Best Schools in London (girls)

(94 Posts)
happymum77 Wed 27-Nov-13 14:22:14

How would you rank these London South London Grammar Schools:

nonsuch high school, cheam
wallington high school for girls
newstead wood school
bexley grammar
townley grammar
tiffin
(I do not list others as I cannot get to them by train)

Also, which are the best independent schools for girls right now?

Day schools:

St. Pauls
City of London School
xxx
xxx
xxx
xxx

Boarding Schools:

Wycombe Abbey School
Cheltenham Ladies
Sevenoaks ?
xxx
xxx
xxx

I need to start planning the school for my little ones.

happymum77 Wed 27-Nov-13 14:27:00

thanks for replies... smile

also seems I should have added amongst others of course, to the boarding schools...

Benenden School - Kent
Catherine's School - Guildford

Ladymuck Wed 27-Nov-13 14:31:38

How old are your dds?
Ranking - on what basis? There are plenty of league tables if you are interested in GCSE/A level results. Harder to measure co-curricular. Most schools will give you an idea of uni destinations, but fewer will be able to give you idea as to how the girls turn out. The relative positions of schools change according to yeargroups (so much down to the choices of a specific intake), but broadly a Top 20 school remains a top 20 school, a top 100 school remains a top 100 school.

As a digression of the most unique school open evenings I visited showed what a number of their pupils had done following their A level in Drama or Theatre Studies, not just looking at which pupils pursued a career in theatre production, but also at pupils who went into other fields but still found their studies useful and pertinent.

The best school is one which presents your dd with a wide range of challenges and activities and experiences to help her work out who she wants to be and have the determination, skills and resilience to go forth and be that person. Only rarely do they need the very top number of A*s in order to that.

meditrina Wed 27-Nov-13 14:37:38

For private day schools, you need to add JAGS and NLCS.

Dibbleofficer Wed 27-Nov-13 19:39:52

Jags

Londinium Wed 27-Nov-13 19:41:13

I would suggest you short list them and then go and lurk outside at 3 or 3.30 p.m. This will give you a good idea. This said I have never actually done this! All those grammars have 1500-1200 girls applying. In London you have a huge variety for girls compared with boys. Can second Benenden and St C mentioned above. I believe the Head of B used to be Head of St C. Putney and Wimbledon High also good for day and with juniors. Also Notting Hill and Ealing. Further out Guildford High is also very popular. Wish I had got all this advice much earlier!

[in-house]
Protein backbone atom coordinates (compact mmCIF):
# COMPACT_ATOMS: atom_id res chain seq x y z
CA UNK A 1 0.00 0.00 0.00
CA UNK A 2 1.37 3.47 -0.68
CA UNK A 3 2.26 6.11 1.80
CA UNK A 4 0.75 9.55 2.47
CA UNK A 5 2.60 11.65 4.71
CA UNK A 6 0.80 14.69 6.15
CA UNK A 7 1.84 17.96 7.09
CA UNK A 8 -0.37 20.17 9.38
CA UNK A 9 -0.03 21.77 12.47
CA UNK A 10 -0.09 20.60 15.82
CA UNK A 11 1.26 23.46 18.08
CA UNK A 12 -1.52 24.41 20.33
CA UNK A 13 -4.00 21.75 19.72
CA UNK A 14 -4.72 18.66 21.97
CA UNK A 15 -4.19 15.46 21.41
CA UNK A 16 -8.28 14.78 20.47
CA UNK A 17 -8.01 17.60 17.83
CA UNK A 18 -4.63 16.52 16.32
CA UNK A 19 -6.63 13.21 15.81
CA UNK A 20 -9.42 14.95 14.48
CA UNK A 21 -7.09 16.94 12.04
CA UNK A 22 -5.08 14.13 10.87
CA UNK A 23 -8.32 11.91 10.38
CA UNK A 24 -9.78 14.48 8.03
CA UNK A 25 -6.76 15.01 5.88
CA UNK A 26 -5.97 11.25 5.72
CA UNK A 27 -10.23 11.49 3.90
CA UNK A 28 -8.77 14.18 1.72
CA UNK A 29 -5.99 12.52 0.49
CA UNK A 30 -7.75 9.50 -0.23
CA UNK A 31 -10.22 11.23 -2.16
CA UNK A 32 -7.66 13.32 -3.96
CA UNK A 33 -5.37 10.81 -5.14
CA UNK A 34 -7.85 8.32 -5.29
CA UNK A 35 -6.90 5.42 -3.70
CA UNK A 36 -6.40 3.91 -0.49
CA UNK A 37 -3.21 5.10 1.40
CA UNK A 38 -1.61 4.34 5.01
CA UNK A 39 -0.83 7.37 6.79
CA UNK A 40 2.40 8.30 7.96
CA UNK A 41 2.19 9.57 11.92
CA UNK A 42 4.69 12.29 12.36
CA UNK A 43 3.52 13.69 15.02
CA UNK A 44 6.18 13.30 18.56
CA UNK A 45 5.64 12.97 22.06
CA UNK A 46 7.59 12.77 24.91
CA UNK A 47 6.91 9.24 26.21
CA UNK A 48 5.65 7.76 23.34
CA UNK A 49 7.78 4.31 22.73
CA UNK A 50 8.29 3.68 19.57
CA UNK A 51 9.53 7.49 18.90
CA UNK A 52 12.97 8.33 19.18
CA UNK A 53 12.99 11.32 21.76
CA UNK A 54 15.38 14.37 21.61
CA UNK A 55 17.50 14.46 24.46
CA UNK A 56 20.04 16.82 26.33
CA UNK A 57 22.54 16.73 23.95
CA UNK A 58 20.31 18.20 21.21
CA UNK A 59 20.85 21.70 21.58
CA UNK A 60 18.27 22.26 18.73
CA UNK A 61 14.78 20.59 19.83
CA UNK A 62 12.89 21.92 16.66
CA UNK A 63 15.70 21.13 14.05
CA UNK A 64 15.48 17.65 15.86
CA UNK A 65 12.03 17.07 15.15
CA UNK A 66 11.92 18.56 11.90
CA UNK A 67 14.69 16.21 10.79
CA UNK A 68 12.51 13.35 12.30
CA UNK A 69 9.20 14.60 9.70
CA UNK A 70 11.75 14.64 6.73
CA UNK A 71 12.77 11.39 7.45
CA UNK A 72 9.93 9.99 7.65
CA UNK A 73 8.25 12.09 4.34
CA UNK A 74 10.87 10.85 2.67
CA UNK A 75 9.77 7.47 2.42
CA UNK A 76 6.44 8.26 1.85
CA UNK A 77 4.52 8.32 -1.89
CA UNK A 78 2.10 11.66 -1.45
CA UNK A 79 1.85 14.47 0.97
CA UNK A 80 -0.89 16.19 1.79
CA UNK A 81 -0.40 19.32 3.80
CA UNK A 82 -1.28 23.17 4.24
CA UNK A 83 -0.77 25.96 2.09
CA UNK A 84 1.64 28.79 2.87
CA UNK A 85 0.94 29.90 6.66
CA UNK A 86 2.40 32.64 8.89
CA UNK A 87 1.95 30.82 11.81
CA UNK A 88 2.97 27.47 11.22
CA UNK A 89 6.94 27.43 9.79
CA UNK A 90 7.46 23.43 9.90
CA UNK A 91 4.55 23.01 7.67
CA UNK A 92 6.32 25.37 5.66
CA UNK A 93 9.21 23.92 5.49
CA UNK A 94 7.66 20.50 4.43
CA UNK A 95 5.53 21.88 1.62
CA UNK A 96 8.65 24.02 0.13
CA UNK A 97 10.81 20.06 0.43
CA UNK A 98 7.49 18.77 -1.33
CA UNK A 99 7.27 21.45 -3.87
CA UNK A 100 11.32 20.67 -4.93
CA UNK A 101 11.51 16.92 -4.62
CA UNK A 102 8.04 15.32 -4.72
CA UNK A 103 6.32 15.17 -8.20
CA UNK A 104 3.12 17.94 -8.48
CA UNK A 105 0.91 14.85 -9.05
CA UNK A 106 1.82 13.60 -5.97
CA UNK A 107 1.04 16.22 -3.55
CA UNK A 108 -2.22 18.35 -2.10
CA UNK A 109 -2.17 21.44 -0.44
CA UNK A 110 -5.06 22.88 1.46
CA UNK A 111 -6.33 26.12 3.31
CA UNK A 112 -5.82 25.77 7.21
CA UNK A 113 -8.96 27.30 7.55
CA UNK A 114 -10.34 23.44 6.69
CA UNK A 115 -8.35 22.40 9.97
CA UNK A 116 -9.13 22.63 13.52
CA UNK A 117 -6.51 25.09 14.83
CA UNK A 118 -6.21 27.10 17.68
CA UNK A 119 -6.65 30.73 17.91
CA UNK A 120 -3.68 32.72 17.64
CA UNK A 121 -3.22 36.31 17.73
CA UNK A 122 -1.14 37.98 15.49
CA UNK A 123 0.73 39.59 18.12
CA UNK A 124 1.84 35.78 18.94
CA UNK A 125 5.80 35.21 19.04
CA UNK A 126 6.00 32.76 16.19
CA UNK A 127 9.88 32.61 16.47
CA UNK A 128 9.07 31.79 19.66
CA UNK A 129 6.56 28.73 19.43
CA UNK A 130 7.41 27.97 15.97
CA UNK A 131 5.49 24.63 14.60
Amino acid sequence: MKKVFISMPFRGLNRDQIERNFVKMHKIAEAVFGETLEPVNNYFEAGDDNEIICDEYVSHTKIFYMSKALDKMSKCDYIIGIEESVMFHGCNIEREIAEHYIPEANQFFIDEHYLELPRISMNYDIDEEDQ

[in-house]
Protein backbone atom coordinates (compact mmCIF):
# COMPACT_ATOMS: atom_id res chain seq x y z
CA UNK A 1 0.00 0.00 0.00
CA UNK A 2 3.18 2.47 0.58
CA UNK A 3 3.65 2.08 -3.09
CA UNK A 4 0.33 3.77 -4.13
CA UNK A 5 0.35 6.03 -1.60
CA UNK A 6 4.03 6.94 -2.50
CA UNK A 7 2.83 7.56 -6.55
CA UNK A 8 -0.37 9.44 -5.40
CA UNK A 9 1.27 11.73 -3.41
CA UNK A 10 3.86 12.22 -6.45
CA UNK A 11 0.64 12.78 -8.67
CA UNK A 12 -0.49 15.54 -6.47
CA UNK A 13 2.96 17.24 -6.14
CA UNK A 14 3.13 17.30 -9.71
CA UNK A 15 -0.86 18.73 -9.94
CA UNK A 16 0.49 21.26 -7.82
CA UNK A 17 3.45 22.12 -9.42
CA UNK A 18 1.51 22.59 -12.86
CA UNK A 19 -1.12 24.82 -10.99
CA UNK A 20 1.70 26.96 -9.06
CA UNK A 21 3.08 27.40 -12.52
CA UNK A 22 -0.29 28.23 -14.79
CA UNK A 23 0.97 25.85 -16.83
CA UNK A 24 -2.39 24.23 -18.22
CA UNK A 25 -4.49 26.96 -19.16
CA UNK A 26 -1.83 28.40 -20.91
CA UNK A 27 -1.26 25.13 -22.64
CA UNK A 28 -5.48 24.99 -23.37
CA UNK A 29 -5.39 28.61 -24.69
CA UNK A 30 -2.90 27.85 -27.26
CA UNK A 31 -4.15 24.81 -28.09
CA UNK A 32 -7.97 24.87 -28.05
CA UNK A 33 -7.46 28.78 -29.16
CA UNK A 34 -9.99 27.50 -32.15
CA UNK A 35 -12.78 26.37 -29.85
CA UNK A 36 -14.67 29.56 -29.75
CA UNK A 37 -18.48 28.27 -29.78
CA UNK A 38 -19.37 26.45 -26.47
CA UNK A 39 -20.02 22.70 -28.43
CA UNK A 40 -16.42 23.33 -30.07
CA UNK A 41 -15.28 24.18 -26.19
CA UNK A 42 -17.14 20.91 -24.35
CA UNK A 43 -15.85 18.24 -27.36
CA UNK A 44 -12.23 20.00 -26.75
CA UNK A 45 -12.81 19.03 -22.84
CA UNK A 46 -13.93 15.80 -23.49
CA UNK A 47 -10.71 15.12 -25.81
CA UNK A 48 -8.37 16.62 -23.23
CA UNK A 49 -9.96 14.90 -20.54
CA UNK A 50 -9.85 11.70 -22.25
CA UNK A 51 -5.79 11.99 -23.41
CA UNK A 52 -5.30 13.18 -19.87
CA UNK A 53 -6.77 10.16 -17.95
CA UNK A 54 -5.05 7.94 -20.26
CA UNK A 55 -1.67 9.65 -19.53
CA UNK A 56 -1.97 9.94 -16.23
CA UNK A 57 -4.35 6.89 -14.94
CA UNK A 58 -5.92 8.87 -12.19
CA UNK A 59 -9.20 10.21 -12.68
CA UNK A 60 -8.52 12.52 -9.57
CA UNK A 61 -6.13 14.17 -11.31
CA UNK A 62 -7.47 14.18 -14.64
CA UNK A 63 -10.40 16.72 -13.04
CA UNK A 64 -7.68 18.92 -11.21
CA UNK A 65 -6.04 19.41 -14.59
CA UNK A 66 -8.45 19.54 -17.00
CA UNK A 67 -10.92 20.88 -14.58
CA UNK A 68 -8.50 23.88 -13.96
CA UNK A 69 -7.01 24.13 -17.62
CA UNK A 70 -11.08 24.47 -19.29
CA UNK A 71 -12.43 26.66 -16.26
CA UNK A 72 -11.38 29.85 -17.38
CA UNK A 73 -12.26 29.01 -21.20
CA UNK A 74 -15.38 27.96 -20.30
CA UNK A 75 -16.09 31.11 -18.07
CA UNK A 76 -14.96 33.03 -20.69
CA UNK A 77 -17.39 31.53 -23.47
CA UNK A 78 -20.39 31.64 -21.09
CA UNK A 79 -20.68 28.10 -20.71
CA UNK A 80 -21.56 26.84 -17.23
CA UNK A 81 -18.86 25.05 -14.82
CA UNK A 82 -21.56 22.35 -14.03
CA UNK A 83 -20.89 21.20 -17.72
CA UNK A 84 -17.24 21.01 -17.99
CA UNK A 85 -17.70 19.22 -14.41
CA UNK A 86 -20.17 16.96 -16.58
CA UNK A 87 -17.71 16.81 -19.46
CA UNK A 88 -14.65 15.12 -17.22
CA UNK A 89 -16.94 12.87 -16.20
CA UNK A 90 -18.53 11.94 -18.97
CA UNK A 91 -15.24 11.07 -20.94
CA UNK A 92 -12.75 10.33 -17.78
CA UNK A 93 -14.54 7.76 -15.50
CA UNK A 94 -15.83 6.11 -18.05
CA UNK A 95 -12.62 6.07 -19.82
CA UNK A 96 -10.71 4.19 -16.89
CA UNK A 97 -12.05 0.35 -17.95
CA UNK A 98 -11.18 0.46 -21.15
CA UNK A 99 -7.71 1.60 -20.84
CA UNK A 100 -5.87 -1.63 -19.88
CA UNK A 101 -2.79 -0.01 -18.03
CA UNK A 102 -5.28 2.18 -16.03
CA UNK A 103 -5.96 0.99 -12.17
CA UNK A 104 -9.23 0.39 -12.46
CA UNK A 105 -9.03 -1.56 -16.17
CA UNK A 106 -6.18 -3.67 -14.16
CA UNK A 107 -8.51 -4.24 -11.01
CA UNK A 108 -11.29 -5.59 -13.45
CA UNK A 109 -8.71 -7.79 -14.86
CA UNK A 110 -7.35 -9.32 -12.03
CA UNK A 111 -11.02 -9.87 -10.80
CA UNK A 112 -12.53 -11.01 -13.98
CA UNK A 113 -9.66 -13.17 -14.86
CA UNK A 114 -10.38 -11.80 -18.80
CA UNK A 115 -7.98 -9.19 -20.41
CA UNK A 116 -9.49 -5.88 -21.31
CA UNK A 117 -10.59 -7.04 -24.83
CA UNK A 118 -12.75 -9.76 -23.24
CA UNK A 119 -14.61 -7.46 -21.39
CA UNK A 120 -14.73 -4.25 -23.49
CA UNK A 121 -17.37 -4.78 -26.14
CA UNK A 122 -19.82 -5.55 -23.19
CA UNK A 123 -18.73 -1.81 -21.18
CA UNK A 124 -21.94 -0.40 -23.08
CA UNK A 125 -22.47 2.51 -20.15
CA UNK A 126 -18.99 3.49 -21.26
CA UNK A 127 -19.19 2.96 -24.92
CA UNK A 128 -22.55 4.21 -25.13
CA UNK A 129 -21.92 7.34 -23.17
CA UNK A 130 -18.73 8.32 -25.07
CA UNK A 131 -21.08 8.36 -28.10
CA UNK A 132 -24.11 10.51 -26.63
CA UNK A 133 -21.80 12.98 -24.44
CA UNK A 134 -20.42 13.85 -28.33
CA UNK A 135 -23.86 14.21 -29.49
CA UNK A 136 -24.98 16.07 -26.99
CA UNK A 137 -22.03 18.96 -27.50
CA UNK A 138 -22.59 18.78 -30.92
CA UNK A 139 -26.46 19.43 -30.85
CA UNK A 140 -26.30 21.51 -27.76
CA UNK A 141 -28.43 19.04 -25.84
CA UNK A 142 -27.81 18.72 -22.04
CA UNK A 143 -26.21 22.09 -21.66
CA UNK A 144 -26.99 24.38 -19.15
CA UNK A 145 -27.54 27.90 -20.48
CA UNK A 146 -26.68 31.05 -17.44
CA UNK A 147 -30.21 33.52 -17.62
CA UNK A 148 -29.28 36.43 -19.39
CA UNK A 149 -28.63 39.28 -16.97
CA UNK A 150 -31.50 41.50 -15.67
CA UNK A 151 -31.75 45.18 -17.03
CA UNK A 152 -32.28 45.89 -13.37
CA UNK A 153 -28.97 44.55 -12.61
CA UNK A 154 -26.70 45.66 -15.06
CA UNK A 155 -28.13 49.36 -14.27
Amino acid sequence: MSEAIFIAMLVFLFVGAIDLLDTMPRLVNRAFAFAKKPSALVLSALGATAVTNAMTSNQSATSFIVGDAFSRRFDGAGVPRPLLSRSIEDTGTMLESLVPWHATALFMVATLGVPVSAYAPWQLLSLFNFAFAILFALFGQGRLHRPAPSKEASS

Londinium Wed 27-Nov-13 19:43:09

Sorry. Meant 1500-2000 applying though this may be hearsay and it is only if your child is sitting that you will know exactly. eg for the three boys schools in Sutton there were 2,225

Sundaedelight Wed 27-Nov-13 19:43:28

Independent:

St Paul's
City of London
Godolphin & Latymer
Jags
GPST Wimbledon/Putney/Surbiton/Sydenham/Blackheath High School

Boarding:

Wycombe Abbey
Downe House
Cheltenham Ladies'
Sevenoaks

Shootingatpigeons Wed 27-Nov-13 20:45:54

Independent:

St Paul's
NLCS
LEH
City of London
Godolphin & Latymer
Jags
GPST Wimbledon/Putney/Surbiton/Sydenham/Blackheath High School

But that is just a notional list based on academic results and snobbery / parental ambition / what sounds best at dinner parties

It makes huge differences out of actually quite small variations in results. The fact is that every one of these schools can and does enable a bright child to fulfil their potential providing it is the school that matches their personality and talents The most selective get the girls that pass exams and get the best results, but that is not to say they would not get exactly the same results individually elsewhere.

My DD, though she had wanted to go there based on reputation and prospectus etc., hated St Pauls' when she visited, she found it cold, arrogant and intimidating, the opposite of engaging, and rejected their offer. She is far from the only girl I know who have done that, especially as you have a range of good schools all within a few hundred yards of each other. She knew when she walked out of the interview that another school on this list was the one for her and she thrived there. Her sister insisted on following her (against my better instincts) and it was not a happy experience and she just actually achieved better results at AS at another school further down the tables where she finds the teaching more encouraging and focused on her potential..